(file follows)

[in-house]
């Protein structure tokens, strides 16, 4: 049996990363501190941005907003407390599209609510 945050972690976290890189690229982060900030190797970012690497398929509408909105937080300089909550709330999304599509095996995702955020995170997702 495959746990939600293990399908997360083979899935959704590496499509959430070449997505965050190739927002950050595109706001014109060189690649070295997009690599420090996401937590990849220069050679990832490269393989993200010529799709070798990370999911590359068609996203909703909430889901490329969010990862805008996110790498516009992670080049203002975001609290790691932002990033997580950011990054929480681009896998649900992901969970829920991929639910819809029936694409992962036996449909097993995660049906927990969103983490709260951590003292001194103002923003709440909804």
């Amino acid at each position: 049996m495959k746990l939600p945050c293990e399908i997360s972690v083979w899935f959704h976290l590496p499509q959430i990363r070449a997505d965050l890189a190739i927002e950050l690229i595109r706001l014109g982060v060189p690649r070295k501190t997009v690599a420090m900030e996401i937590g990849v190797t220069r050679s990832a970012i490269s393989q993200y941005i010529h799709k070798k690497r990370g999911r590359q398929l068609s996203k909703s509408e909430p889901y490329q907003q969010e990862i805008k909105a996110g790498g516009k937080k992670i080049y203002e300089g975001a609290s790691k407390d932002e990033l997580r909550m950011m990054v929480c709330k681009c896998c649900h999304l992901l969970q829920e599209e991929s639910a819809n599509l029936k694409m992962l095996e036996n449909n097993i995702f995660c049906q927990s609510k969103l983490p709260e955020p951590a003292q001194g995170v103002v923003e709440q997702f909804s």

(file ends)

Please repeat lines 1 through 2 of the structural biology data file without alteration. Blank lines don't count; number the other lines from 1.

[in-house]
């Protein structure tokens, strides 16, 4: 049996990363501190941005907003407390599209609510 945050972690976290890189690229982060900030190797970012690497398929509408909105937080300089909550709330999304599509095996995702955020995170997702 495959746990939600293990399908997360083979899935959704590496499509959430070449997505965050190739927002950050595109706001014109060189690649070295997009690599420090996401937590990849220069050679990832490269393989993200010529799709070798990370999911590359068609996203909703909430889901490329969010990862805008996110790498516009992670080049203002975001609290790691932002990033997580950011990054929480681009896998649900992901969970829920991929639910819809029936694409992962036996449909097993995660049906927990969103983490709260951590003292001194103002923003709440909804």